Little Susitna River king salmon restrictions

Communications regarding subject above posted here for your information.

From: Andy Couch [] Sent: Thursday, June 23, 2016 9:49 PM
To: Ivey, Samuel S (DFGSubject: Little Susitna River king salmon restrictions

Hi Sam,

After talking with you earlier today -- I looked at the Little Susitna River king salmon weir counts and noticed that through June 22, 2016 a total of 2,217 king salmon have already passed the Little Susitna River Weir --- on that same Alaska Department of Fish and Game (ADF&G) web page it states that the CONSERVATIVE weir count range of 2,300 -- 4,000 Chinook salmon will be used to guide inseason management of the sport fishery during 2016.

Near the end of Thursday June 23 --- it is highly probable that the Little Susitna River king salmon goal range may have already been attained --and if not -- the highest likelihood is that it will soon be attained.   Therefore, I respectfully ask when will the Little Susitna River king salmon fishery return to normal regulations printed in the Fish and Game Department's Southcentral Alaska Sportfishing Regulations Summary that has already been distributed to the public?


Andy Couch

Fishtale River Guides

(907) 746-2199


On Jun 24, 2016, at 1:44 PM, Ivey, Samuel S (DFG) <> wrote:

Hi Andy,

I can assure you the department is using a variety of tools and assessment models to professionally manage Chinook salmon fisheries in Northern Cook Inlet, including the Little Susitna River.  It has only been in the last day that a level of escapement has been achieved that can support additional harvest.  Our assessment of projected escapement is not solely the weir count, but takes into consideration the effects of additional harvest on the projected escapement in a sport fishery with the potential for high exploitation on years such as this one.  At the moment I was talking to you yesterday, I was in fact putting the finishing touches on an EO to reinstate a full Chinook fishery on the Little Susitna.  That EO is forthcoming.

Andy, I’ve noticed over the past two years that when you feel the department should make a regulatory change to a fishery that you send your message far and wide to members of the public holding office and to individuals and organizations with fishery management interests.  I can only assume that by doing this you are trying to put pressure on department management staff to instigate an action.  You are the only person doing this.  I’d like to say I will not be pressured to make inseason management decisions.  I take my position as Area Management Biologist of NCI very seriously and make unbiased decisions based on real time data provided me by an outstanding staff ranging from my assistant to the dedicated technicians running the assessment projects.  I am tirelessly interpreting data in different ways and rely on communication with other staff, anglers, guides, and to a large degree my personal knowledge of the areas fisheries to base management decisions upon.  I greatly value the insights of anglers and guides out there and if you would like to provide your insights to me in same manner as others, simply call me or email them to me.  A lot of positive work can be accomplished in an efficient manner when we can treat each other with respect and as professionals in our own fields.


Sam Ivey

Area Management Biologist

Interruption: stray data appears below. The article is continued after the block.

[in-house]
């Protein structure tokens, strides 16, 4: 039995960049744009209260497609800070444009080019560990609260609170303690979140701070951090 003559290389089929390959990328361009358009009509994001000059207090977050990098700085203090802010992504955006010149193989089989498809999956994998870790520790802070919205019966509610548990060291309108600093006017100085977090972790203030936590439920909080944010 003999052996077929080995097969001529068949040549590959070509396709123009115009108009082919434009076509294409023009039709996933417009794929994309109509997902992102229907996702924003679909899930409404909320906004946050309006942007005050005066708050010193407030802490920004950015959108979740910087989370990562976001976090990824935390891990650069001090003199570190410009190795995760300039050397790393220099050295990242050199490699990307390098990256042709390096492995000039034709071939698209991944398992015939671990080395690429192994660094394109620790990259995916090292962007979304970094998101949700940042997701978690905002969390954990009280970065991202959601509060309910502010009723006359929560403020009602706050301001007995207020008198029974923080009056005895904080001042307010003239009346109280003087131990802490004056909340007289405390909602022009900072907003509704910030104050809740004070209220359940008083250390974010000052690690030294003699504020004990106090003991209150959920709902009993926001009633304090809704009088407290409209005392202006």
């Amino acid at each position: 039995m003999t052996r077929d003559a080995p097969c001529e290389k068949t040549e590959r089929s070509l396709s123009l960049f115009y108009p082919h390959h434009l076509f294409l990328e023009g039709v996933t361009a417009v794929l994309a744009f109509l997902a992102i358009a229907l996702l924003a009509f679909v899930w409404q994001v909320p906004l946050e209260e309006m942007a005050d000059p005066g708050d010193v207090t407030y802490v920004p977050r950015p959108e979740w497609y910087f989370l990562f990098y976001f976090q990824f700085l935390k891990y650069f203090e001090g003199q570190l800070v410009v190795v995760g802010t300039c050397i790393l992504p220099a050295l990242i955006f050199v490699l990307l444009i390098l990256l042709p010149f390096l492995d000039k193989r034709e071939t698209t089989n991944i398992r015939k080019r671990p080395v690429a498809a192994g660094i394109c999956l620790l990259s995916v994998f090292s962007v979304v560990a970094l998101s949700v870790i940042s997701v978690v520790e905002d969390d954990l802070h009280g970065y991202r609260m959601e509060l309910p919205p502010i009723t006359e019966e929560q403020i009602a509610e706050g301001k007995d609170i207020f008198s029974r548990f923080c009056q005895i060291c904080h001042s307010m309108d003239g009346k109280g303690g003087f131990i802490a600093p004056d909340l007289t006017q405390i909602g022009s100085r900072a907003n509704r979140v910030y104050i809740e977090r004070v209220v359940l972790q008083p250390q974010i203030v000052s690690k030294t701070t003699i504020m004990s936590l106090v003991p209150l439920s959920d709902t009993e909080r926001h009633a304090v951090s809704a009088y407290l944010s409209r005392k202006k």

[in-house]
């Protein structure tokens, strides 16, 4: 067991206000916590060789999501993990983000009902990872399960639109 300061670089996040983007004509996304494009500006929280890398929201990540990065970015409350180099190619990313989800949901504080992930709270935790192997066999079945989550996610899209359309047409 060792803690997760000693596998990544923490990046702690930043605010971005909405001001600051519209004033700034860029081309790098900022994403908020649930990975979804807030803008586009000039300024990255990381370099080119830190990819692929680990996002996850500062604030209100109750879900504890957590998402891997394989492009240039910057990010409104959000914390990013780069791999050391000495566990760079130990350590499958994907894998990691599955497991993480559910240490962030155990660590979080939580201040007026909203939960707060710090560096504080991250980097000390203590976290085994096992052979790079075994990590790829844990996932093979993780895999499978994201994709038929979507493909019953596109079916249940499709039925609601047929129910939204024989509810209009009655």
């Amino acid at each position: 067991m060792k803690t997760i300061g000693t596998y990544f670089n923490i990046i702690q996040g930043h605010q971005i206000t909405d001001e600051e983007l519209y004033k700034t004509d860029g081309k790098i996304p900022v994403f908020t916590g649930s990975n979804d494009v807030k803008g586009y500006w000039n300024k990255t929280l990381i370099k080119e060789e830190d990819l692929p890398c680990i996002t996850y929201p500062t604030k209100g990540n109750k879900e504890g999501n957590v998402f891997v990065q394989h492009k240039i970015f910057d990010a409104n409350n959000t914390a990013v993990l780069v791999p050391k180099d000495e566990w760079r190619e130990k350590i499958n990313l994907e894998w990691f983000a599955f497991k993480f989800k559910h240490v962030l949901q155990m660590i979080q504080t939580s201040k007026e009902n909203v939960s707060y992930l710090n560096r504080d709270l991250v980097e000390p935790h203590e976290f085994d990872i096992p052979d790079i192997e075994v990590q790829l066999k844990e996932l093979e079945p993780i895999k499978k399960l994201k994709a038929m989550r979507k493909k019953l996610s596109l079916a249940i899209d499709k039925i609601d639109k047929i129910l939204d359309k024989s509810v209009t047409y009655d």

Northern Cook Inlet

Sport Fish Division

1800 Glenn Hwy, ste 2

Palmer, AK 99645




I appreciate being in the loop as well. I too thought Andy's email was very respectful. I also appreciate all that you (Sam) and others do to manage NCI fisheries.


While I understand your desire for Andy to limit the email to only you, I also understand why he may be sharing them more widely.


From the sport fisherman point of view, there are glaring inconsistencies in the way that decisions are made in NCI fisheries.


We have many NCI streams closed or heavily restricted. Some have even earned  stock of concern status. In spite of this, the department recently decided that restrictions should be lifted on commercial fishing in NCI and they should be allowed to fish normal periods. Both Subsistence nets and commercial nets have even been allowed to fish normally even with streams nearby with that are designated with stock of concern status.


In one of Andy's previous emails he pointed out some of these these discrepancies and the apparent hypocrisy in the way the department makes decisions.


How can the department say that king salmon returns are sufficient enough to lift restrictions and allow normal commercial harvest but not enough to lift restrictions and closures for sport fishing on many NCI rivers?


It's this kind of thing that breeds distrust and makes us want to shout it from the roof tops instead of just sending an email to one person.


To be fair I realize that some of these decisions may have been made by others outside of your (Sam's) control and maybe you cant do anything about it, but you can see how this kind thing just seems so inconsistent and unjust. It continues to look like preference is being given to commercial fishing over other users.


If there are not enough kings to lift restrictions on the rivers directly impacted by commercial nets in the inlet then how can we allow them to fish normal periods?


I'm so thankful for Andy and his work in bringing these things to light. I am

also thankful for Sam and I believe you are trying to do the right thing. I would simply like to see sanity and honesty in overall NCI policies.




Pat Donelson

iFish Alaska Guide Service

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